Punjab must focus on food security

I endorse K.S. Pannu’s suggestion to reduce Punjab’s area under paddy cultivation for long- term gains (Oped page article, “Why grow rice?”, Aug 24). Strategic concerns like food security of any nation cannot be put on the backburner. At the same time, latent and ultimate gains (or losses) cannot be ignored while formulating policies in this regard.

When Green Revolution descended on Punjab, no one imagined that the latent and ultimate losses would be so high. Right now, as medium term plans, we must shift cereal cultivation from Punjab and Haryana to the eastern UP, Bihar, Orissa and even the plains of Brahmaputra in the Northeast. We should introduce the cultivation of hybrid varieties of paddy in the traditional area of West Bengal and Tamil Nadu to increase the output of food grains.

Equally important is the development of post-harvest technology. The post harvest losses in food grains are 10 per cent, fruits and vegetables 25 per cent, milk 5 per cent. We should develop and reinforce our marketing system, transportation and storage of grains. For storage, we should go for airtight, vacuum-controlled storage capacities along the major rail, road lines.

As a long-term plan, we should invest liberally in R & D of transgenic varieties of grains, tuberous crops, fruits and vegetables. So far, this research is limited to potatoes, tomatoes and cotton only and all these crops cannot address the concerns of food security.

Capt KARNAIL SINGH, PCS, Jalandhar



The article is analytical, giving an insight on the ground situation. Growing paddy, though looks profitable, has brought in many problems, the major being the drastic decline of the water table. In addition, there are ecological problems like the early onset of humid conditions much before the onset of monsoon and change for the worse in the rain pattern in the region.

As aptly suggested by the writer, the change of crop pattern will definitely show improvement in ecology and economic condition of the debt-ridden farmers. Also, it will do a lot of good to the effective functioning of the government if top officials with adequate knowledge on the subject are positioned there.

The government’s aspirations are on the right lines. The dire need is to implement it with due vigour and sincerity, cutting across party lines.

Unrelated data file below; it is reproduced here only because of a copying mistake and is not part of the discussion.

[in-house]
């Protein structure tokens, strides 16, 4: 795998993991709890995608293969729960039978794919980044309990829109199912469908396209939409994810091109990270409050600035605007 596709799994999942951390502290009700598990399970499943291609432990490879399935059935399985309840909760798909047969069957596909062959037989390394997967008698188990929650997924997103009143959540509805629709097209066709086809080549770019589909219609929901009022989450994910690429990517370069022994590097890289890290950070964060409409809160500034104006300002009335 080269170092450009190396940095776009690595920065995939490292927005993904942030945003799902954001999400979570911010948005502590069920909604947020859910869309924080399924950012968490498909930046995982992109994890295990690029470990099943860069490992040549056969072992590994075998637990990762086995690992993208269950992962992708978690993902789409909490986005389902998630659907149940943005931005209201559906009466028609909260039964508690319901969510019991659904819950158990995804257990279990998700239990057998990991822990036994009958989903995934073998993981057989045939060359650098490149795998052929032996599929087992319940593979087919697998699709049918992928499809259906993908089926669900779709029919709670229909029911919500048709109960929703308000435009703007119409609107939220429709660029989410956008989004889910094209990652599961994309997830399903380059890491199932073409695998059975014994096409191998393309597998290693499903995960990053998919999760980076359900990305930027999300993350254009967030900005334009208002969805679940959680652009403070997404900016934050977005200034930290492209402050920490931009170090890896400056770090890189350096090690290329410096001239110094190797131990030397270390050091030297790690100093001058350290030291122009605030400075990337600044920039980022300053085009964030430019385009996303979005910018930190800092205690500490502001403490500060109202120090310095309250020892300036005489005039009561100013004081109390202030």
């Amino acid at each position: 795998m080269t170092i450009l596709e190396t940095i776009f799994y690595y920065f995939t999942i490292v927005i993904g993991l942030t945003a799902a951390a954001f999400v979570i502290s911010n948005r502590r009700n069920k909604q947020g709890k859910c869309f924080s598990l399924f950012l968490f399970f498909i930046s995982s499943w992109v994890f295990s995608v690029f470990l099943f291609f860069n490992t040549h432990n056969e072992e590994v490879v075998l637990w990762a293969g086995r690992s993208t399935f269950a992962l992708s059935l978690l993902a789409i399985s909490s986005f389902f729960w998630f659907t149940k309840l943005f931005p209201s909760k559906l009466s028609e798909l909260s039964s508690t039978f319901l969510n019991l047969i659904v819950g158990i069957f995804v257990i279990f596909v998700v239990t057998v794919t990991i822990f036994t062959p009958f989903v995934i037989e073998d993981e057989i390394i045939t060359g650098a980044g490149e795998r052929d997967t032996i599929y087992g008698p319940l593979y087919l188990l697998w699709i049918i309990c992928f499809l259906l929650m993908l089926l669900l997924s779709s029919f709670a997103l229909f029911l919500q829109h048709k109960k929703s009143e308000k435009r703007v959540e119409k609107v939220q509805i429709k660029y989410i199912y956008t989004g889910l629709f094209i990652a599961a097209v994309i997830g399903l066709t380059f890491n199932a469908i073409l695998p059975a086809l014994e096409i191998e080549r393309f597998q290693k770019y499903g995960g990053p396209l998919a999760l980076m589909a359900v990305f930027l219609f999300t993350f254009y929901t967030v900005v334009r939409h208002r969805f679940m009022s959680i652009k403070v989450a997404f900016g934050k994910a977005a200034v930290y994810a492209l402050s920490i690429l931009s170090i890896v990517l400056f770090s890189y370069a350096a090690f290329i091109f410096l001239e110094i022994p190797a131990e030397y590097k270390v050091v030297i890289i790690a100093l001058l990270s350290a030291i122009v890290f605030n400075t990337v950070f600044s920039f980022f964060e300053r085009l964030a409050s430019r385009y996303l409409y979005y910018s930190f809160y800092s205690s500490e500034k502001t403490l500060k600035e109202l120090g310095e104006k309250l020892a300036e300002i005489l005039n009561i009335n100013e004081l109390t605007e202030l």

Lt-Col BHAGWANT SINGH (retd), Mohali

Priority in Punjab

In his interview, Dr S.S. Johl said: “Growing economy is leaving 85 per cent of people untouchable” (Aug 28). Dr Johl should more vigorously champion the cause of the rural poor before the formulation of the Eleventh Five-Year Plan.

While the urban and rural growth models are only helping the 15 per cent rich population, the remaining is deprived of the benefits of growth. Dr Johl pinpointed five major issues — education, health, energy, industrial development and employment — which are the backbone of sustained economic growth. Education and health services have totally collapsed in Punjab. Overhauling of the system is then need of the hour. Planning and growth models should help eradicate poverty and unemployment problems.


Shocking report

It is shocking to learn that India has 30,000 cases of rabies deaths of humans out of the world’s figure of 50, 000. The poor cannot afford costly injections, resort to primitive remedies and die a dreadful death.

The administration adopts impracticable methods such as sterilisation of dogs. These methods don’t work and more and more people are dying. The only remedy is the elimination of stray dogs as was the practice before Independence. The government should choose between the survival of human beings and the diseased stray dogs.


Doctors and courts

The doctors appearing in various law courts as expert medical witnesses are sometimes made to wait for long hours due to non-availability of the lawyers in the court appearing as defense councils for the accused in spite of the Supreme Court’s directive that doctors should not be kept waiting in the courts and that they should be freed from the court early to attend to patients.

Keeping in view the poor doctor-patient ratio in the country, the doctors cannot waste time in the courts. The courts should ensure the presence of the defence lawyers when the doctors attend the court for recording evidence.

Dr D.S. BHULLAR, Patiala


When KPS met Stalin 

RK KAUSHIK’s middle, Maths of ICS topper (Sept 11), about KPS Menon reminds me of a story he told us many many years ago in Mumbai. It was at a dinner at the home of Mr K.S. Shavaksha, his friend. Shavaksha was the son-in-law of Sir Dinsha Mulla, jurist and Privy Councillor.

Reputedly as he himself acknowledges in his autobiography, KPS possessed an unconscious “evil tongue” — if he said that someone was looking very healthy, that someone would be dead in the next few days! And he related the following story about himself when he was our envoy in Moscow:

KPS was one of the few diplomats to gain an interview with Marshal Stalin. He and Stalin talked for over half an hour and the world’s Press gathered around to find out more news from him about the Marshal. What did he say? KPS told them: How did he look? KPS said that he looked much taller than he was made out in pictures, and that he looked extremely fit. Two days later Marshal Stalin died.

KPS was also our ambassador to Hungary and he went to present his credentials about a month later to President Rakosi. He had a long conversation for about an hour, and when he left the President of Hungary warned Menon: “Mr Ambassador, you may tell the Press corps anything you like, but for God’s sake don’t tell them that I am looking fit!”




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